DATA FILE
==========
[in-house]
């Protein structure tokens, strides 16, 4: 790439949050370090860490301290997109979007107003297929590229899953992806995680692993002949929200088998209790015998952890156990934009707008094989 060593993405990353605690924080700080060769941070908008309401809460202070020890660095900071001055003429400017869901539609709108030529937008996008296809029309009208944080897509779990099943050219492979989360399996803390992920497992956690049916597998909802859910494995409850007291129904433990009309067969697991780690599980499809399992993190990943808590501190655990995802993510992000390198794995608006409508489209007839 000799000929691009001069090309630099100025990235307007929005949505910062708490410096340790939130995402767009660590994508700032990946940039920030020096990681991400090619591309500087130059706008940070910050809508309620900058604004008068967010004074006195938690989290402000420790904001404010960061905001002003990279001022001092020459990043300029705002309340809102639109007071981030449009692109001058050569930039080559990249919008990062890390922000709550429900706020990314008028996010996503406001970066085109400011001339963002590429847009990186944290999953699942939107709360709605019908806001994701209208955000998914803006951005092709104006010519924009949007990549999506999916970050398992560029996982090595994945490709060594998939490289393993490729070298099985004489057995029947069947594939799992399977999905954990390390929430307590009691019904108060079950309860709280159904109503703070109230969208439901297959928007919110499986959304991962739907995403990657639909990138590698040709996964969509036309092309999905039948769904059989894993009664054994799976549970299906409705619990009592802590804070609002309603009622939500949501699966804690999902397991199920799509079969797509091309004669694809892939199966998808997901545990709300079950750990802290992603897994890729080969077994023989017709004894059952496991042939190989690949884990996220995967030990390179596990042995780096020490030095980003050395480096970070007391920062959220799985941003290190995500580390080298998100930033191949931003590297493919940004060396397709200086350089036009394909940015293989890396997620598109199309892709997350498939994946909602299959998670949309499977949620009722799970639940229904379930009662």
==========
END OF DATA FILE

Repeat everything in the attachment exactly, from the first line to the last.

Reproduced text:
[in-house]
């Protein structure tokens, strides 16, 4: 790439949050370090860490301290997109979007107003297929590229899953992806995680692993002949929200088998209790015998952890156990934009707008094989 060593993405990353605690924080700080060769941070908008309401809460202070020890660095900071001055003429400017869901539609709108030529937008996008296809029309009208944080897509779990099943050219492979989360399996803390992920497992956690049916597998909802859910494995409850007291129904433990009309067969697991780690599980499809399992993190990943808590501190655990995802993510992000390198794995608006409508489209007839 000799000929691009001069090309630099100025990235307007929005949505910062708490410096340790939130995402767009660590994508700032990946940039920030020096990681991400090619591309500087130059706008940070910050809508309620900058604004008068967010004074006195938690989290402000420790904001404010960061905001002003990279001022001092020459990043300029705002309340809102639109007071981030449009692109001058050569930039080559990249919008990062890390922000709550429900706020990314008028996010996503406001970066085109400011001339963002590429847009990186944290999953699942939107709360709605019908806001994701209208955000998914803006951005092709104006010519924009949007990549999506999916970050398992560029996982090595994945490709060594998939490289393993490729070298099985004489057995029947069947594939799992399977999905954990390390929430307590009691019904108060079950309860709280159904109503703070109230969208439901297959928007919110499986959304991962739907995403990657639909990138590698040709996964969509036309092309999905039948769904059989894993009664054994799976549970299906409705619990009592802590804070609002309603009622939500949501699966804690999902397991199920799509079969797509091309004669694809892939199966998808997901545990709300079950750990802290992603897994890729080969077994023989017709004894059952496991042939190989690949884990996220995967030990390179596990042995780096020490030095980003050395480096970070007391920062959220799985941003290190995500580390080298998100930033191949931003590297493919940004060396397709200086350089036009394909940015293989890396997620598109199309892709997350498939994946909602299959998670949309499977949620009722799970639940229904379930009662």